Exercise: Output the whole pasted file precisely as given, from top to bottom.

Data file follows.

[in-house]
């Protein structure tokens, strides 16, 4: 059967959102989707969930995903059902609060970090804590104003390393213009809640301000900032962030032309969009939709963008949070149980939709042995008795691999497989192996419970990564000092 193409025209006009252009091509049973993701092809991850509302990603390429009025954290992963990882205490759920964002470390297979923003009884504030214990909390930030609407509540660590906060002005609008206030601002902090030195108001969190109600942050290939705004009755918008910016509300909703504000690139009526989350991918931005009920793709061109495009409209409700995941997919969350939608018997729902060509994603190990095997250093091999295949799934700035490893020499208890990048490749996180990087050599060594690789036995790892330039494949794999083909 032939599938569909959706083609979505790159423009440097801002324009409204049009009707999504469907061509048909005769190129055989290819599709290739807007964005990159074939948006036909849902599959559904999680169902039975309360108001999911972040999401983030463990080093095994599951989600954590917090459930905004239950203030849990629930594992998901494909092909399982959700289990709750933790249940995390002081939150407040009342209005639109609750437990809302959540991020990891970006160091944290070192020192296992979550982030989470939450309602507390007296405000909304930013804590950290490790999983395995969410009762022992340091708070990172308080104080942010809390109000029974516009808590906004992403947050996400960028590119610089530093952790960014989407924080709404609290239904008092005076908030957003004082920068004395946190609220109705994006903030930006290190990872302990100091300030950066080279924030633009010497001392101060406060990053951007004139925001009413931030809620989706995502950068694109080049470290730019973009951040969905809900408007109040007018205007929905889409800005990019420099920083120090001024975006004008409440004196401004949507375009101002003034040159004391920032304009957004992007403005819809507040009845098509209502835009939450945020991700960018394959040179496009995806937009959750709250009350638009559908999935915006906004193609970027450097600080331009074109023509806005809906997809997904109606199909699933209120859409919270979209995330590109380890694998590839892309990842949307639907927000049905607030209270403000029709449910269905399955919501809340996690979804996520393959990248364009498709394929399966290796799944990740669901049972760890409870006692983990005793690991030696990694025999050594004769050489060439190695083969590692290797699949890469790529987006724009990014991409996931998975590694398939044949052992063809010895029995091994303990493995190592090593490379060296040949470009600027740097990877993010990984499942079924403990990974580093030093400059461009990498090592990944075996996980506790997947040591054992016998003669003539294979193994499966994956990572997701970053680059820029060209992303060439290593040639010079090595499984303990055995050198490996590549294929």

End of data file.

[in-house]
């Protein structure tokens, strides 16, 4: 059967959102989707969930995903059902609060970090804590104003390393213009809640301000900032962030032309969009939709963008949070149980939709042995008795691999497989192996419970990564000092 193409025209006009252009091509049973993701092809991850509302990603390429009025954290992963990882205490759920964002470390297979923003009884504030214990909390930030609407509540660590906060002005609008206030601002902090030195108001969190109600942050290939705004009755918008910016509300909703504000690139009526989350991918931005009920793709061109495009409209409700995941997919969350939608018997729902060509994603190990095997250093091999295949799934700035490893020499208890990048490749996180990087050599060594690789036995790892330039494949794999083909 032939599938569909959706083609979505790159423009440097801002324009409204049009009707999504469907061509048909005769190129055989290819599709290739807007964005990159074939948006036909849902599959559904999680169902039975309360108001999911972040999401983030463990080093095994599951989600954590917090459930905004239950203030849990629930594992998901494909092909399982959700289990709750933790249940995390002081939150407040009342209005639109609750437990809302959540991020990891970006160091944290070192020192296992979550982030989470939450309602507390007296405000909304930013804590950290490790999983395995969410009762022992340091708070990172308080104080942010809390109000029974516009808590906004992403947050996400960028590119610089530093952790960014989407924080709404609290239904008092005076908030957003004082920068004395946190609220109705994006903030930006290190990872302990100091300030950066080279924030633009010497001392101060406060990053951007004139925001009413931030809620989706995502950068694109080049470290730019973009951040969905809900408007109040007018205007929905889409800005990019420099920083120090001024975006004008409440004196401004949507375009101002003034040159004391920032304009957004992007403005819809507040009845098509209502835009939450945020991700960018394959040179496009995806937009959750709250009350638009559908999935915006906004193609970027450097600080331009074109023509806005809906997809997904109606199909699933209120859409919270979209995330590109380890694998590839892309990842949307639907927000049905607030209270403000029709449910269905399955919501809340996690979804996520393959990248364009498709394929399966290796799944990740669901049972760890409870006692983990005793690991030696990694025999050594004769050489060439190695083969590692290797699949890469790529987006724009990014991409996931998975590694398939044949052992063809010895029995091994303990493995190592090593490379060296040949470009600027740097990877993010990984499942079924403990990974580093030093400059461009990498090592990944075996996980506790997947040591054992016998003669003539294979193994499966994956990572997701970053680059820029060209992303060439290593040639010079090595499984303990055995050198490996590549294929």